To Your Health

I am trying to avoid diabetes, which runs in my family, by choosing foods for their low glycemic index. Some of the foods I want to eat because they ought to have a low glycemic index are not on anyone's list. Is there some way to calculate the glycemic index myself?

Q. I am trying to avoid diabetes, which runs in my family, by choosing foods for their low glycemic index. Some of the foods I want to eat because they ought to have a low glycemic index are not on anyone's list. Is there some way to calculate the glycemic index myself?

A. The glycemic index (GI) was developed as a guide to help diabetics choose foods according to the extent to which the food raises the blood sugar level. It is calculated by comparing the rise in blood sugar after a fixed amount of the test food (usually the amount supplying 50 grams of carbohydrate, or 200 calories) compared to a standard food (usually white bread). Several factors go into calculating the GI, and the measured responses of many volunteers are averaged in order arrive at the GI, so it is not a "do it yourself" project. There is a move afoot to include the GI on food labels along with other nutritional information, but there is not yet data on enough foods to make this feasible.

There are some serious drawbacks to choosing foods solely on the basis of the GI. The diets of real people do not consist of meals where single food items are eaten to 50-gram carbohydrate portions, and when different kinds of foods are mixed, the glycemic response is unpredictable. Another big problem is that some foods with the lowest GI cannot be tested because the amount supplying 50 grams of carbohydrate is enormous, simply too much for the test volunteers to consume, which is why you can't find a GI for them. For instance, it would take 5 pounds of broccoli or 20 pounds of endive to provide the 50 grams of carbohydrate needed for a standard test meal.

At the moment the GI is a rather crude yardstick for evaluating food and it may soon be replaced by the Insulin Index, a relatively new concept related to the amount of insulin produced when about 240 calories of a test food is consumed. The Insulin Index is not entirely comparable to the GI, because the protein and fat in food are counted in the calories and these can also stimulate insulin release. This approach is more realistic since, although protein-rich foods tend to produce a low blood glucose response there is not always a correspondingly low insulin response. An exaggerated insulin response to food intake has recently been found to be an independent risk factor for coronary heart disease and is at the root of Type II or "Adult Onset" diabetes.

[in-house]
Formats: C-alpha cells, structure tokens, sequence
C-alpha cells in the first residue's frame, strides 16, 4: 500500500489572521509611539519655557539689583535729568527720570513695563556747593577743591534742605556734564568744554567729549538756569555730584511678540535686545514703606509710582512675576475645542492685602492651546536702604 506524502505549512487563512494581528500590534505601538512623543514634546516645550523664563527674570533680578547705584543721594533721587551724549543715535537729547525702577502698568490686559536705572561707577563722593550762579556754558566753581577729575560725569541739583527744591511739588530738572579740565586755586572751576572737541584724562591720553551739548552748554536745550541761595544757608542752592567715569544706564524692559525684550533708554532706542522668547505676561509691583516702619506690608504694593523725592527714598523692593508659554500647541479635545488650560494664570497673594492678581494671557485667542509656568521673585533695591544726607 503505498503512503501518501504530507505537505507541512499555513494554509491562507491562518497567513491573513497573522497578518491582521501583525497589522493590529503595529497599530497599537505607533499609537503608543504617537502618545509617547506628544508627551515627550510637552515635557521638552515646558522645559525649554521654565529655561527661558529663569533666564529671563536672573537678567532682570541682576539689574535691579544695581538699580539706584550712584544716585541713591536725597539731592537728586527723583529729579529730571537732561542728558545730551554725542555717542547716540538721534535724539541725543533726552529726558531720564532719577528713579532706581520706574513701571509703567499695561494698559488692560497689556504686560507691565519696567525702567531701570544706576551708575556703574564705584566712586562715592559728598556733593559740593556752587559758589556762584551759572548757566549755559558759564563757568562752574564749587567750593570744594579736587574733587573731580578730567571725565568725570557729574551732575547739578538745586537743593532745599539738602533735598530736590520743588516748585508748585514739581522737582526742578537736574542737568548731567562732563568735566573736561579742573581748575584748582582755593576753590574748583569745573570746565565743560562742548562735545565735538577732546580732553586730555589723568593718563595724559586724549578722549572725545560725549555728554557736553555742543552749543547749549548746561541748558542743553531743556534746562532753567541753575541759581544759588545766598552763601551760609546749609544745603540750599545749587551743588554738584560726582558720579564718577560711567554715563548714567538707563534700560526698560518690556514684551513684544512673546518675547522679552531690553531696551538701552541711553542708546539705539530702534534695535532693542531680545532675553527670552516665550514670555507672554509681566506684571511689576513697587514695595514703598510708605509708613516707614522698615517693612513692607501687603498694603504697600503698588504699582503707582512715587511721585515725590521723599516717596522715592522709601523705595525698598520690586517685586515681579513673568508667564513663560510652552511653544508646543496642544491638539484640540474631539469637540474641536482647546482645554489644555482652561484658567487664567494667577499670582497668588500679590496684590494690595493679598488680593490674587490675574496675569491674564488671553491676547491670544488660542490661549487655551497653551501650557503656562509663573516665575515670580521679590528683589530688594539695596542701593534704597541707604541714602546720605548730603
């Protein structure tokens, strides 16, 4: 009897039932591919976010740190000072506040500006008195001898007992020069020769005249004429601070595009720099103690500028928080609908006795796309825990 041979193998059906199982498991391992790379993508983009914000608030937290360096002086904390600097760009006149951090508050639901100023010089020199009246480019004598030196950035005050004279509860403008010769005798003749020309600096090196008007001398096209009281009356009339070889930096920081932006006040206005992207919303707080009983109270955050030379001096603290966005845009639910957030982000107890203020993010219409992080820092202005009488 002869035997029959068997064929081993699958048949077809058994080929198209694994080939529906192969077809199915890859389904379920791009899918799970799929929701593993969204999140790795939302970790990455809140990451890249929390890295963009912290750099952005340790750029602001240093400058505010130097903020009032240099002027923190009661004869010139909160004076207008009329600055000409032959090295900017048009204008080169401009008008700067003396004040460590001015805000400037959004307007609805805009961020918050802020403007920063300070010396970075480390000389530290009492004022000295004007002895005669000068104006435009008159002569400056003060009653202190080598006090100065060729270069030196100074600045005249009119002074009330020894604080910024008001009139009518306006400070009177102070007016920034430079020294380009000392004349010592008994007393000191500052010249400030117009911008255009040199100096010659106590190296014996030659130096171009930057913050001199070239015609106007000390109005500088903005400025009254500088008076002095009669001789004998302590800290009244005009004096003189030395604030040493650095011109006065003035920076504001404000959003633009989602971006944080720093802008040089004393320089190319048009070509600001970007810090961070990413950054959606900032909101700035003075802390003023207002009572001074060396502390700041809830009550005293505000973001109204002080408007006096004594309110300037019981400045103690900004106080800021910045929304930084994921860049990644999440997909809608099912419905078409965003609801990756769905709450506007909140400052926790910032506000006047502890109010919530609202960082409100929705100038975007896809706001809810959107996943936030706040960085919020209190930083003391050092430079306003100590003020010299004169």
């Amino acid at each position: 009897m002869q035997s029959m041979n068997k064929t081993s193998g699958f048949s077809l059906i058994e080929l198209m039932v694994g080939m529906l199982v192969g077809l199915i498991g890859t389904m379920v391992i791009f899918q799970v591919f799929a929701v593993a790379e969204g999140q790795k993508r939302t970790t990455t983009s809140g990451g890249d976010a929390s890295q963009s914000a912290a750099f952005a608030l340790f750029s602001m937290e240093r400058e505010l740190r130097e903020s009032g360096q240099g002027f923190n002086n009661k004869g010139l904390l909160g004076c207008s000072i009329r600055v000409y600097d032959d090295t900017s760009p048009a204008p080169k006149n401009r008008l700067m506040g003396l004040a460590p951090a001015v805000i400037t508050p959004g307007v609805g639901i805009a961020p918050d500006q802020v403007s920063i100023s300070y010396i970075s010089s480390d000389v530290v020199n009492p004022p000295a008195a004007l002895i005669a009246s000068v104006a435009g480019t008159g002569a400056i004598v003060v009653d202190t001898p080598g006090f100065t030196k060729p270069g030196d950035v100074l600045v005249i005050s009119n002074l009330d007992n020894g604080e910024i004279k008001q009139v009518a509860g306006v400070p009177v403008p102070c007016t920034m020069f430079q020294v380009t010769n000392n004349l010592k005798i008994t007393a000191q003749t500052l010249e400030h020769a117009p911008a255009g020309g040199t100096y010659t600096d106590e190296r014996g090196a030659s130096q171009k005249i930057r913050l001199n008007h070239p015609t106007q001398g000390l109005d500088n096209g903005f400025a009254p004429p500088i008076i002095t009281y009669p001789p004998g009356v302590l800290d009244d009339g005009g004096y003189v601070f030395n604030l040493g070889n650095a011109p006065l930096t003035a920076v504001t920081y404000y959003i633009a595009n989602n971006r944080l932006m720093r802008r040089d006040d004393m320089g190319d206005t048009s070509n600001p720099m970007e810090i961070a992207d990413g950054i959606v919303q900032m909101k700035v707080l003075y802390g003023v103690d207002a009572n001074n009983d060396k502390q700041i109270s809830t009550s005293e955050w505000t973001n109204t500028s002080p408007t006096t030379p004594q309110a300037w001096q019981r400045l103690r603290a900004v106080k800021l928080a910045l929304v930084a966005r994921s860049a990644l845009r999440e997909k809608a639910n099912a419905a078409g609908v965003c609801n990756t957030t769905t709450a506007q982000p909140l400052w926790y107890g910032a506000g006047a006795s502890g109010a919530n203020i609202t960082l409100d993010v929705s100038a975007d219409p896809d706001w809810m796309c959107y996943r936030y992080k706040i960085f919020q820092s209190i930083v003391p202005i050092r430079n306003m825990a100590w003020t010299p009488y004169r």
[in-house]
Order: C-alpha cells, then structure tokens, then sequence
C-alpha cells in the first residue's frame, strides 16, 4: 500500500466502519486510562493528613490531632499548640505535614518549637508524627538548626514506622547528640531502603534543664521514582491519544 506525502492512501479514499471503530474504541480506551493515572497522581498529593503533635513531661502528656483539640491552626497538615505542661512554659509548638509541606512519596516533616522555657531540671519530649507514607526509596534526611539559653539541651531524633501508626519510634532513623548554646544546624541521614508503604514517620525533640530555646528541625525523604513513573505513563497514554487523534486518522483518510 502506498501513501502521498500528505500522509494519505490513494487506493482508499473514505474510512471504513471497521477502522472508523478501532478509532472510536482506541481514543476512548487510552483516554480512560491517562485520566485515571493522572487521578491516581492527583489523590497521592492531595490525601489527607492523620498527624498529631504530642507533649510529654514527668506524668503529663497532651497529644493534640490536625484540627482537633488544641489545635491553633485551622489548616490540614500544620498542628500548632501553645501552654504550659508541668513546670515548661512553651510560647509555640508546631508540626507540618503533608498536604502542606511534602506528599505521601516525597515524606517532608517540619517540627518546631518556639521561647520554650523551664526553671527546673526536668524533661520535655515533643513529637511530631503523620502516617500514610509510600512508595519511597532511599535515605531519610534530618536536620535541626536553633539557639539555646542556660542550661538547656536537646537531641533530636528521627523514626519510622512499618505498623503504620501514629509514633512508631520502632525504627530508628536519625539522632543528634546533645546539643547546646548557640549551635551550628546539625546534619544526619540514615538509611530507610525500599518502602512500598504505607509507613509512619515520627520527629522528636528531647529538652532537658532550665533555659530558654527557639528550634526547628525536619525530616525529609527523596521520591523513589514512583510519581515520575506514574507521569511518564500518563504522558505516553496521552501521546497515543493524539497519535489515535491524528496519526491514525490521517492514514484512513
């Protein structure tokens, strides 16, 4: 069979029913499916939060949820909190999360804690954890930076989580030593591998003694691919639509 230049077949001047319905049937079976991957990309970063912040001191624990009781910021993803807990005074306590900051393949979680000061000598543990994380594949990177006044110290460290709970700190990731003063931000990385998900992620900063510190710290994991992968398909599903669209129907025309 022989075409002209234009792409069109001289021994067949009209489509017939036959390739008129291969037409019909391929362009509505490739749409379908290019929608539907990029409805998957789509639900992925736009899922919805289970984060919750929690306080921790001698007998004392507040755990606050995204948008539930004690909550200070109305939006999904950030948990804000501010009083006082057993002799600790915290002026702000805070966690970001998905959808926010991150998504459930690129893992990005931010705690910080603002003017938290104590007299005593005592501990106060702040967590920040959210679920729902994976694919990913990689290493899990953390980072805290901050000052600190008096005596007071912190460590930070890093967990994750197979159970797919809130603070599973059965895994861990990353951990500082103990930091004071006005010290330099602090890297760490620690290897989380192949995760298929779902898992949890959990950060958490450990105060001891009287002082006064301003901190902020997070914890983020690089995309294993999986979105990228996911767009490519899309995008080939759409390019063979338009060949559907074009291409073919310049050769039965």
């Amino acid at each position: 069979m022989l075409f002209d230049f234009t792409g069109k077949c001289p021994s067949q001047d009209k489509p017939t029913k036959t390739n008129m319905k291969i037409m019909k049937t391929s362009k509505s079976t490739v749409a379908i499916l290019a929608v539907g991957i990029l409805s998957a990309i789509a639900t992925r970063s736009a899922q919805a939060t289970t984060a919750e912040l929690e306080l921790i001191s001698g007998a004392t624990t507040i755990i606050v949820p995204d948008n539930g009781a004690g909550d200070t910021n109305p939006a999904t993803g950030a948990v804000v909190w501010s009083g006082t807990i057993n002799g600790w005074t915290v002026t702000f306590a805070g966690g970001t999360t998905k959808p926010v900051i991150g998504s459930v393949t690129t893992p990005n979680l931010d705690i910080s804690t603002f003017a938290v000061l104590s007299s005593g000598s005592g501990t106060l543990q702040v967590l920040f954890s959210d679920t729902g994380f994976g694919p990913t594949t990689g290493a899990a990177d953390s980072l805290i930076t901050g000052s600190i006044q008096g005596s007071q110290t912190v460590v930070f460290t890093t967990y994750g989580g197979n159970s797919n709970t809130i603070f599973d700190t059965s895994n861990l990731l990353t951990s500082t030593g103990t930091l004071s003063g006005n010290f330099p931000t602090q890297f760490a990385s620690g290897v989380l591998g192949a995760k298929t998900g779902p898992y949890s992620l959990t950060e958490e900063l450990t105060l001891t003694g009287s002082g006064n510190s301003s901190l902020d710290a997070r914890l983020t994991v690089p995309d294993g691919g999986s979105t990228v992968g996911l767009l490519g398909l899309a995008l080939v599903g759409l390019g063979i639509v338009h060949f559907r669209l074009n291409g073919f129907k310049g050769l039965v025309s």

The GI mostly reflects the carbohydrate and fiber content of a food item, although several other factors have an influence. Among these factors are the cooking method, degree of ripeness of vegetables and fruits, salt content, fat content, protein content, and acidity of the food. These and other factors affect the way you digest your food, which then influences the GI.

The GI of a food is most useful when comparing the various carbohydrates (grains, breads, pasta, sweets), which are broken down directly into glucose and enter the bloodstream rapidly. There are still plenty of exceptions to watch out for and some breads and pastas have a low GI but have a dreadfully high Insulin Index. If you want to compare the GI and the Insulin Index of some foods, go to www.zonehome.com/zlib0025.htm for a chart of 38 foods. Meanwhile, choose a diet that emphasizes fresh vegetables and fruits from the enormous variety of foods available, and don't exclude any wholesome food.

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